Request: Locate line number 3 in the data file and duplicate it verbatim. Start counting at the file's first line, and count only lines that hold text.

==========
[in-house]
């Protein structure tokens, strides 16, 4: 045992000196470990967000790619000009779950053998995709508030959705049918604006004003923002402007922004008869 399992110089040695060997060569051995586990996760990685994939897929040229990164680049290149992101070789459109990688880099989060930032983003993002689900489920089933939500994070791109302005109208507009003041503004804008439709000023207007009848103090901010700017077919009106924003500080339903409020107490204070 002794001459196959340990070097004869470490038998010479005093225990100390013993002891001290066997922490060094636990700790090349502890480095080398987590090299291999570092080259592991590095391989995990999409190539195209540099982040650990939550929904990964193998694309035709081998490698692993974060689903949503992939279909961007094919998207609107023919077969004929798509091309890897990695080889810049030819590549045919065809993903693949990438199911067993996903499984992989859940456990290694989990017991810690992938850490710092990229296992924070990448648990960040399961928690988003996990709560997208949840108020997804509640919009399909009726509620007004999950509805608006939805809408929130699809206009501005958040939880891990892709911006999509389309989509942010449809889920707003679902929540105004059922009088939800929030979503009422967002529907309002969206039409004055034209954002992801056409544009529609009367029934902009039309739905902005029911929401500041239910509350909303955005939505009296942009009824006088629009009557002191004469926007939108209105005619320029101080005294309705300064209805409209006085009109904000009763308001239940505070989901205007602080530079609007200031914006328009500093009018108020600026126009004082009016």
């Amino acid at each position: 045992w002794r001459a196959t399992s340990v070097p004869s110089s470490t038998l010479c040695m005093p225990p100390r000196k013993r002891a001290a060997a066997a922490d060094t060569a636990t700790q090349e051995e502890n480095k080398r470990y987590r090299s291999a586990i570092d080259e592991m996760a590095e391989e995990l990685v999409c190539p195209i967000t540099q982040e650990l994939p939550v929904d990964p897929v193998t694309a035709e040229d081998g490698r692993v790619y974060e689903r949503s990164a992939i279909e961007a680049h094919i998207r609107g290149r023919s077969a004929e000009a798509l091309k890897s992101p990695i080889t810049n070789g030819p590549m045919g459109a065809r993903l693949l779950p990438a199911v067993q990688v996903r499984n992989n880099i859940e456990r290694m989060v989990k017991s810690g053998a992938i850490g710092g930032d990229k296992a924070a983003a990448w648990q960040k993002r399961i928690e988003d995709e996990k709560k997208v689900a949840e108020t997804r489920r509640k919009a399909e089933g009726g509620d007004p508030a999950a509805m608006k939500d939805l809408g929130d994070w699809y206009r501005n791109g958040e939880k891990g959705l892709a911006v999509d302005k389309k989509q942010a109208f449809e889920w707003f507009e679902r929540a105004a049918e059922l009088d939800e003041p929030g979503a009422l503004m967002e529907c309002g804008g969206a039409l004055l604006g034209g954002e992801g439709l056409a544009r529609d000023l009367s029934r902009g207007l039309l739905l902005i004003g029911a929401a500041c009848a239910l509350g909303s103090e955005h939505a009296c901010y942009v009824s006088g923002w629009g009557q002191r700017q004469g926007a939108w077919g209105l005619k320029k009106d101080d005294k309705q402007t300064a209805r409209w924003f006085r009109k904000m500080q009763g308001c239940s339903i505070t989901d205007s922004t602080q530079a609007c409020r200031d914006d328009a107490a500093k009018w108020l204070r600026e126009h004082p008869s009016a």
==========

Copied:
């Amino acid at each position: 045992w002794r001459a196959t399992s340990v070097p004869s110089s470490t038998l010479c040695m005093p225990p100390r000196k013993r002891a001290a060997a066997a922490d060094t060569a636990t700790q090349e051995e502890n480095k080398r470990y987590r090299s291999a586990i570092d080259e592991m996760a590095e391989e995990l990685v999409c190539p195209i967000t540099q982040e650990l994939p939550v929904d990964p897929v193998t694309a035709e040229d081998g490698r692993v790619y974060e689903r949503s990164a992939i279909e961007a680049h094919i998207r609107g290149r023919s077969a004929e000009a798509l091309k890897s992101p990695i080889t810049n070789g030819p590549m045919g459109a065809r993903l693949l779950p990438a199911v067993q990688v996903r499984n992989n880099i859940e456990r290694m989060v989990k017991s810690g053998a992938i850490g710092g930032d990229k296992a924070a983003a990448w648990q960040k993002r399961i928690e988003d995709e996990k709560k997208v689900a949840e108020t997804r489920r509640k919009a399909e089933g009726g509620d007004p508030a999950a509805m608006k939500d939805l809408g929130d994070w699809y206009r501005n791109g958040e939880k891990g959705l892709a911006v999509d302005k389309k989509q942010a109208f449809e889920w707003f507009e679902r929540a105004a049918e059922l009088d939800e003041p929030g979503a009422l503004m967002e529907c309002g804008g969206a039409l004055l604006g034209g954002e992801g439709l056409a544009r529609d000023l009367s029934r902009g207007l039309l739905l902005i004003g029911a929401a500041c009848a239910l509350g909303s103090e955005h939505a009296c901010y942009v009824s006088g923002w629009g009557q002191r700017q004469g926007a939108w077919g209105l005619k320029k009106d101080d005294k309705q402007t300064a209805r409209w924003f006085r009109k904000m500080q009763g308001c239940s339903i505070t989901d205007s922004t602080q530079a609007c409020r200031d914006d328009a107490a500093k009018w108020l204070r600026e126009h004082p008869s009016a």